Growing Peas at Home During Lockdown
Why not try something different during lockdown? Growing peas is a lot easier than you might think! Peas are easy to grow, and taste amazing, both as raw green pea shoots, (the growing tips), added to a salad, and also from the pod, whichever way you want. Here’s an easy guide to doing it at home.
Peas can be Bush varieties, or Climbing, which will need supports as they grow. I have chosen the Bush variety this time. To start them off, simply put the seeds on damp kitchen paper in an old baking pan or seed tray. Leave them on a windowsill or in a conservatory. Don't let them dry out. If you have an old packet of dried peas at the back of the cupboard, you can use these. It's a great experiment to try!
After a few days, the peas start to sprout. At this stage, you should put them into a seed module filled with compost if you have any, or sieved earth if not. Small yogurt or cottage cheese pots will do, just make a few drainage holes in the bottom. Cover the seeds lightly with a little more soil, and water the pots. Stand them in a tray to catch the drips. Keep the soil moist, but not too wet.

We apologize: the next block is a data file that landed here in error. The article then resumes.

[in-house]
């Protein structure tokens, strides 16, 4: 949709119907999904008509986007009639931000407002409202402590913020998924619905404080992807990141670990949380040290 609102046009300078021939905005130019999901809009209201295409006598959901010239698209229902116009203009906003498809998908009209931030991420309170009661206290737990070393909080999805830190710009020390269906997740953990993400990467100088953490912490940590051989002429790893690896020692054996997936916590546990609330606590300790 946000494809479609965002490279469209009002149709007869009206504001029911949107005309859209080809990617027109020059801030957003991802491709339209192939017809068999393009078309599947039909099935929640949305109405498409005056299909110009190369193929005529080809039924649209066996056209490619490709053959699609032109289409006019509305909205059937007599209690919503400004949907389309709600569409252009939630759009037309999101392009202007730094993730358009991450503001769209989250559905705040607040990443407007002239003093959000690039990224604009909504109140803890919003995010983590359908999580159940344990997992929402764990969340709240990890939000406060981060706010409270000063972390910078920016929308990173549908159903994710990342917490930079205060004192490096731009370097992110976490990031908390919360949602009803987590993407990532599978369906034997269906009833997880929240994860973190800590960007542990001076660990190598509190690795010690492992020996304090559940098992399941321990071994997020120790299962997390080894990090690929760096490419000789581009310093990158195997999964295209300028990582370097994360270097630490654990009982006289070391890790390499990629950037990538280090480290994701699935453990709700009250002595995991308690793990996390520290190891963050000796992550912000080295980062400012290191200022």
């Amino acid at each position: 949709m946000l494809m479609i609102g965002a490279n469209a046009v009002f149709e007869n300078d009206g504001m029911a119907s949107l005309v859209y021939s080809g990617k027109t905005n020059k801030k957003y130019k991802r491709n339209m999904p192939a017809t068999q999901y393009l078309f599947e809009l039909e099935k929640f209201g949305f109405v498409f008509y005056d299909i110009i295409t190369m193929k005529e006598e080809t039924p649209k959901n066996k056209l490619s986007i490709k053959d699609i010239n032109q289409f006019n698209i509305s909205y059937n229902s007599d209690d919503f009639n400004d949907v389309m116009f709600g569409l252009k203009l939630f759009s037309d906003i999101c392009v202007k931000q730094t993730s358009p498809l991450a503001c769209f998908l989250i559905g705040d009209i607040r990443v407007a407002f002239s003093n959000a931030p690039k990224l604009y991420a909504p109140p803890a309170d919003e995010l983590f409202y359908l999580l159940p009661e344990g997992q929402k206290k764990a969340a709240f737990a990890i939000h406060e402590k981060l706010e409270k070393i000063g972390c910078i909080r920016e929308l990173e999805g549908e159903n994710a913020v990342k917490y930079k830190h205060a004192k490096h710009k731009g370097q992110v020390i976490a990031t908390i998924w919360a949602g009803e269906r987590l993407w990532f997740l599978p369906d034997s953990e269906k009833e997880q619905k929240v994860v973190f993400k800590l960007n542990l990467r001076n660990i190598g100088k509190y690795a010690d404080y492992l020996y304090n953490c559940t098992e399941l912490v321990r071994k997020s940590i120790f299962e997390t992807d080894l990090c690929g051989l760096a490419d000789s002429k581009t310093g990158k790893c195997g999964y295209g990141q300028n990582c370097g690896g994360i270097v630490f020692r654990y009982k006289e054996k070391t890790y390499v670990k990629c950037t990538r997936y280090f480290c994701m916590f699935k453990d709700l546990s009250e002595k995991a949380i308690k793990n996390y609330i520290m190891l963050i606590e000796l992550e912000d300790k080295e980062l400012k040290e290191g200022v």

About two weeks after they have been put into the pots or modules, the pea seedlings should look like this. They are now ready to be planted into their final position.
This is an individual pea seedling ready to be planted. Take them out gently from the soil, trying not to damage the roots. They should now go into a large pot, a cleaned out paint container or plastic bucket, but make sure there are drainage holes in the bottom. If there is no chance of frost and you have an area of garden, they can go outside into the soil.
Make a hole about 2 inches or 5cms deep, and carefully put the seedling in, firming the soil around gently. Leave about 4 inches or 10 cms between each seedling. Water them in, don't let the soil dry out completely.
Leave them to grow, and before long, they will begin to bush up. Just keep an eye one the watering, and don't let them dry out. They don't need support, but I have put up a basic framework of bent plastic rods I had from some old packaging. They will be ready to harvest about June or July, taking about 2 months from the time they were sown as seeds, depending on the weather. A great reward for the effort!